Near the Virunga Forest in Eastern Congo….
I was visiting one of our Christian hospitals on the other side of the Virunga National Park in Eastern Congo early last year. The park, once home to silverback gorillas and other animals had been aggressively hunted by rebel soldiers with machine guns during the last 4 years of war…making sightings of animals a rare event. It was not silverbacks I was on the lookout for though; there are still stories of rebel attacks and abductions on these roads, and I was happy to reach our destination late one afternoon in March 2003.
When I arrived at the hospital I was brought to the maternity ward, the scene of a large commotion earlier that week. A woman had died in the night during childbirth, leaving behind an apparently healthy baby boy. Her husband had blamed the newborn child for his wife's death, one of a long series of tragedies that had befallen his family in recent months. He reportedly told the nurses he would have nothing to do with the baby, stating that if he took it…"he would throw it in the forest on his way home."
And so it happened, that I beheld a newborn boy on the edge of the national forest, in one of the more dangerous and unsettled parts of the world, without a family. "Why don't you take the child home Doctor?" the nurses on duty asked me. "Surely you can support another mouth to feed." ‘Taking this child home' occupied much of my waking moments those next two days, as I worked with doctors and nurses and staff trying to resolve a myriad of problems far more complex than the future of one baby boy. Still the child's fate was foremost on my mind the entire time. I knew that without a mother the infant's chance of survival was small. Babies whose mothers die in childbirth have a very high mortality rate their first year of life in any part of Congo. It is estimated that less than half of such children survive past their first birthday; and what would be the fate of "Bébé Hôpital" (Hospital Baby) as the nurses had named him?
I thought of calling Ann, halfway across the African continent in the capital city of Kinshasa …but I had no way of contacting her either by radio or phone. I had flown in a week earlier on a United Nations flight and could likely take the child back on the same plane…but would have to bribe my way through immigration officials on the other end.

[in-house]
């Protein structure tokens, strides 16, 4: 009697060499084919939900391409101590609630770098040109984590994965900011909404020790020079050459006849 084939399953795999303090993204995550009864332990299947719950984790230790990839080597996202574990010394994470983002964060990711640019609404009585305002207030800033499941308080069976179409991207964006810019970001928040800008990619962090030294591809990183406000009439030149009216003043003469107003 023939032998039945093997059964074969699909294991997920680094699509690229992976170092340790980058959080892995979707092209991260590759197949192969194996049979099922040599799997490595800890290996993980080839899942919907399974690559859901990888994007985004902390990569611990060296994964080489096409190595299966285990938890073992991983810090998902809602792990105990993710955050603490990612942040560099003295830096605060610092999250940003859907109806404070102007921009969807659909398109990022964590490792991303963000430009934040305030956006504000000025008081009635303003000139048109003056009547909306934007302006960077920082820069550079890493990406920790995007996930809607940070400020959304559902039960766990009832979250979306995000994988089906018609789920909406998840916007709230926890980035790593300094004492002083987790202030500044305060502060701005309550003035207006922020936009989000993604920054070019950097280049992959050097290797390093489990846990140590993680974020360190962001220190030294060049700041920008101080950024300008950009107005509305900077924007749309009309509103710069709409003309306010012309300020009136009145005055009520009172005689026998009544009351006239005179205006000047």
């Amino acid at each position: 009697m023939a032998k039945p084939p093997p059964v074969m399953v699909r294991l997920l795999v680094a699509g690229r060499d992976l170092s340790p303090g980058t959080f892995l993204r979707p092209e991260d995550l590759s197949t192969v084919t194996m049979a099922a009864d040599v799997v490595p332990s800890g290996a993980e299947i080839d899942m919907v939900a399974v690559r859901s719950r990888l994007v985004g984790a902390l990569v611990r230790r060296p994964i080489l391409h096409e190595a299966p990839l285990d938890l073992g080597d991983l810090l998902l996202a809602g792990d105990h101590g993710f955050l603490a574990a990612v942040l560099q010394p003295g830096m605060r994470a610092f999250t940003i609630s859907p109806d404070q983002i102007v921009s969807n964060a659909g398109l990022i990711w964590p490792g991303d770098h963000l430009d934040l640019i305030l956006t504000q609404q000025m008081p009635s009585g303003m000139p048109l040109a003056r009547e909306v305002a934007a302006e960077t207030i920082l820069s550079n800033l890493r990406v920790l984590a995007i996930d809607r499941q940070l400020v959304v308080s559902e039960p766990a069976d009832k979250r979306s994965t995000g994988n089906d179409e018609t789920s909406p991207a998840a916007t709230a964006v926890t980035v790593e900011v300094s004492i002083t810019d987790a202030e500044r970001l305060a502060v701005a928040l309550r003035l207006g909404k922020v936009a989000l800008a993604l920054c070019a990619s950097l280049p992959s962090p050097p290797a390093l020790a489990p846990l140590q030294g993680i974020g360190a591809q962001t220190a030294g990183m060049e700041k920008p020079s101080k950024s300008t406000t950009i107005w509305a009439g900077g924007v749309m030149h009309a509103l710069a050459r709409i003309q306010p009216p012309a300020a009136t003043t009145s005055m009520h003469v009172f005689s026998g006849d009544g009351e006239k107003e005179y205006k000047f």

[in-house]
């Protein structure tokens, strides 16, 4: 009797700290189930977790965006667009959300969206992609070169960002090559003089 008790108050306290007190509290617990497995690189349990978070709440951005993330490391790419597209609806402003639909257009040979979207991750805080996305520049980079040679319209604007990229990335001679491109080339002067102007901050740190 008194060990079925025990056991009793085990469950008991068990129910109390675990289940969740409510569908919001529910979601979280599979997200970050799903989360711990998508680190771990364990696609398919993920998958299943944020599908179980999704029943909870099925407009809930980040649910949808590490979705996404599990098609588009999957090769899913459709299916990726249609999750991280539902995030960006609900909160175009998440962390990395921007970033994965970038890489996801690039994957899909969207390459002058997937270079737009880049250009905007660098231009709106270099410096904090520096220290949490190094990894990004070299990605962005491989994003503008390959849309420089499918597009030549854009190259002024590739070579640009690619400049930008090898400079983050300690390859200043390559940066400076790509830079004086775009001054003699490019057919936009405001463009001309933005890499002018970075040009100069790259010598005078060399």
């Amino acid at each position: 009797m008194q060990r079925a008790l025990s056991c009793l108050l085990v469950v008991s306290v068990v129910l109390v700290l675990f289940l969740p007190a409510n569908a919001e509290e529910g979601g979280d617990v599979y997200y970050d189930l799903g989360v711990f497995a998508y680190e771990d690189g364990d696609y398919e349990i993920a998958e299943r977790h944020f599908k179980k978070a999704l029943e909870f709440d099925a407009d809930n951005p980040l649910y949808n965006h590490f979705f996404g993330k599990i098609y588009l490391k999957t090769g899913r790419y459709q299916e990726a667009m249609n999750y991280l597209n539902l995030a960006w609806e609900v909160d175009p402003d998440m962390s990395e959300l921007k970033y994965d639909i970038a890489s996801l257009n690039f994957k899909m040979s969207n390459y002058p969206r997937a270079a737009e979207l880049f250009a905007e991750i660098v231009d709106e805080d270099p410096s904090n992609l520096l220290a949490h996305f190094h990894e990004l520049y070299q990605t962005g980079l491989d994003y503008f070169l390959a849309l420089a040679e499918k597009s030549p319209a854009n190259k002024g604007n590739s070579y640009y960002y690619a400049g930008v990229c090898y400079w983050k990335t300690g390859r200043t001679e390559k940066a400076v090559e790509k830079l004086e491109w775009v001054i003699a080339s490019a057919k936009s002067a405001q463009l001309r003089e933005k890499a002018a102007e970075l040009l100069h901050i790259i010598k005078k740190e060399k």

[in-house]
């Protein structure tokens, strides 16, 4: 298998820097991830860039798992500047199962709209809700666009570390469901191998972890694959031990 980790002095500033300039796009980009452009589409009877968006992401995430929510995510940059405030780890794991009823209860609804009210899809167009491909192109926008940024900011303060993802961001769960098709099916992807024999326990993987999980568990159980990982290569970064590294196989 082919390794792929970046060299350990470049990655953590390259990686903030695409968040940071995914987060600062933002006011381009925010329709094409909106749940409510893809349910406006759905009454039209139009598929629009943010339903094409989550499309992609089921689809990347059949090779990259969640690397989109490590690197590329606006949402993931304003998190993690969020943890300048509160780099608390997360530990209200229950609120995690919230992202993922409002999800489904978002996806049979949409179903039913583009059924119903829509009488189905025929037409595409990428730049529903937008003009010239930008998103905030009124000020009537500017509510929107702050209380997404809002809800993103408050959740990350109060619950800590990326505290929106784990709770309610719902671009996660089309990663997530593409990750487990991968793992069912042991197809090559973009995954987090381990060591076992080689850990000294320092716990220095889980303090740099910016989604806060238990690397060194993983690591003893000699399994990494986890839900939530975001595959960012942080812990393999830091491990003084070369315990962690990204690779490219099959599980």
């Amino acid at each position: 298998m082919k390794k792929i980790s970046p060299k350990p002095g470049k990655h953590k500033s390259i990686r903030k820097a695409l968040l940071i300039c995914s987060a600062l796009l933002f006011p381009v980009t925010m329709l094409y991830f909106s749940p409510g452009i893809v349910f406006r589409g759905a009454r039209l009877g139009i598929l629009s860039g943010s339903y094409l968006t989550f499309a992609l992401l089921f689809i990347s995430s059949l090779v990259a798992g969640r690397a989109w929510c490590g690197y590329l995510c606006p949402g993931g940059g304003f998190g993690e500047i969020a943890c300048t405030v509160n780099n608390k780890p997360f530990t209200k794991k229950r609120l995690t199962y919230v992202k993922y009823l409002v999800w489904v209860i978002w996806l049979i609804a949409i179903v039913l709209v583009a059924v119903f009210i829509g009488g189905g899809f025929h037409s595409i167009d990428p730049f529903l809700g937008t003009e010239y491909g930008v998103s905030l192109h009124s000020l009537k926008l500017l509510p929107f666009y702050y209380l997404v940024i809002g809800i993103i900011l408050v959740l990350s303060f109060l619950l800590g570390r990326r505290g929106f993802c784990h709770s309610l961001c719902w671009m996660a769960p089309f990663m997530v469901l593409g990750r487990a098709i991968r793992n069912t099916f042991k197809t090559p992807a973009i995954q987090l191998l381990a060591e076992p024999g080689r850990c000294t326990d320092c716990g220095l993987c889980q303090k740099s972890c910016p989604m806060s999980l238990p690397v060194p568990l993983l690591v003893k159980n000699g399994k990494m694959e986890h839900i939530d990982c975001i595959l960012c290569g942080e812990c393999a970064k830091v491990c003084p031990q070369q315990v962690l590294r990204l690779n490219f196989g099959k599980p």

The child's father had left without signing any documents; only stating "he could not bear to look upon the child". He could change his mind, couldn't he, and come back that afternoon….or the child's grandparents next week? "What right did I have to flee with this child who was not my own?" I asked myself. And if I did take him home what would I say … "Hi honey, look who I brought home." If we raised the baby in our family, surely we would bond with him. He would call me "Dad" and Ann, "Mom"….and he would be our son. But legally adopting children and being able to leave Congo with them is nearly impossible. It would be a diplomatic feat wrought with years of legal challenges at best. Congo does not readily adopt out its children. We would be emotionally and physically tied to Congo for years not willing to leave for the sake of this child.
In the end ‘taking the child away' did not seem like the right decision and I looked for interim solutions. Finding another to nurse him would be difficult as most lactating mothers are already malnourished and have little enough for their own babies. Powdered milk or even milk producing animals do not exist locally. In the end I made some meager provisions with the staff on duty, prayed that they would do the best they could, and departed with a very heavy heart…and debated turning back multiple times during the long flight back to Kinshasa.
Return eight months later…
I returned to Rwanguba hospital last week while in Eastern Congo on a support visit and foremost on my mind was the fate of this child. "Where is ‘Bébé Hôpital" I asked the nurses on duty as I arrived. "Who, they asked. They didn't remember! I recounted the story. "Oh Josiah!" they said, "He's at the Doctor's house."
Dr. Mutuka is a young Congolese doctor, who I had met during my last visit. He had recently gradated from a Christian medical school, and had volunteered to assume the post of medical director in an area where many health professionals had fled. It would be a tall job for even one with experience, and I wondered how this young man, without an internship or postgraduate training would do. It wasn't even clear how he would support himself, but he seemed dedicated. "Did he take the baby in?" I asked myself…. a young single man who aside from the care of an infant had a 150-bed hospital on his shoulders?
He did. Dr. Mutuka was just coming out of surgery and accompanied me to his house. He had hired a local village girl to care for the child during the day. He and the boy shared the same bed and had meals together. They spent every non-working hour together. The girl brought the child in from his nap and his eyes brightened at the sight of his father, home during the middle of the day… "Papa!" the child exclaimed, reaching out for Dr. Mutuka. During our one-hour conversation, the child never left his father's side.
"God has given me a son in the midst of tragedy" said Dr Mutuka, "and brought joy to our lives". "Perhaps one day soon" he smiled, "he will give me a wife to complete our family."
Knowing the faithfulness of God...I suspect he will…and Josiah, born in the most hostile part of the world, to a dying mother and angered father, will have a family far beyond conventional expectations. Thank you God for allowing me to make the right decision in March 2003...and trust You for the care of this precious and dear child!